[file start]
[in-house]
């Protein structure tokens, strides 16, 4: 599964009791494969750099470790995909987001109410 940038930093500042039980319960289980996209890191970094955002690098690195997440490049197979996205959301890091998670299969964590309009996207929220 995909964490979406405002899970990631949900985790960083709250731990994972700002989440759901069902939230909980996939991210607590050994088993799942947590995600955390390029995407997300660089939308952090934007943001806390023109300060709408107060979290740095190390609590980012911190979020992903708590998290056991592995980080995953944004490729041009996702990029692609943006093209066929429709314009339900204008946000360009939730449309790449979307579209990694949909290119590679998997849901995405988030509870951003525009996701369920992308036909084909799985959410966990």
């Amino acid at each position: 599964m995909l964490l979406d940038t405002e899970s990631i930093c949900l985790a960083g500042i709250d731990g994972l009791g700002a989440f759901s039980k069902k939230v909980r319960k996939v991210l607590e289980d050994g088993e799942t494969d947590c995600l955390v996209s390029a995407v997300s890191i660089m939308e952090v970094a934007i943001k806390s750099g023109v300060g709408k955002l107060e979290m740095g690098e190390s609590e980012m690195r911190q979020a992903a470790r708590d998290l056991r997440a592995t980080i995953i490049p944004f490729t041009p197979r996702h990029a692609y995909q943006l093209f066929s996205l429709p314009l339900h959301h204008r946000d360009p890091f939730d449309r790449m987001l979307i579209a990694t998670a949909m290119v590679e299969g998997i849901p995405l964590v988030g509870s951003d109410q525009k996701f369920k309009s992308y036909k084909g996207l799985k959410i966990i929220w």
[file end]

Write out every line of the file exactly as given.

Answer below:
[in-house]
């Protein structure tokens, strides 16, 4: 599964009791494969750099470790995909987001109410 940038930093500042039980319960289980996209890191970094955002690098690195997440490049197979996205959301890091998670299969964590309009996207929220 995909964490979406405002899970990631949900985790960083709250731990994972700002989440759901069902939230909980996939991210607590050994088993799942947590995600955390390029995407997300660089939308952090934007943001806390023109300060709408107060979290740095190390609590980012911190979020992903708590998290056991592995980080995953944004490729041009996702990029692609943006093209066929429709314009339900204008946000360009939730449309790449979307579209990694949909290119590679998997849901995405988030509870951003525009996701369920992308036909084909799985959410966990």
């Amino acid at each position: 599964m995909l964490l979406d940038t405002e899970s990631i930093c949900l985790a960083g500042i709250d731990g994972l009791g700002a989440f759901s039980k069902k939230v909980r319960k996939v991210l607590e289980d050994g088993e799942t494969d947590c995600l955390v996209s390029a995407v997300s890191i660089m939308e952090v970094a934007i943001k806390s750099g023109v300060g709408k955002l107060e979290m740095g690098e190390s609590e980012m690195r911190q979020a992903a470790r708590d998290l056991r997440a592995t980080i995953i490049p944004f490729t041009p197979r996702h990029a692609y995909q943006l093209f066929s996205l429709p314009l339900h959301h204008r946000d360009p890091f939730d449309r790449m987001l979307i579209a990694t998670a949909m290119v590679e299969g998997i849901p995405l964590v988030g509870s951003d109410q525009k996701f369920k309009s992308y036909k084909g996207l799985k959410i966990i929220w």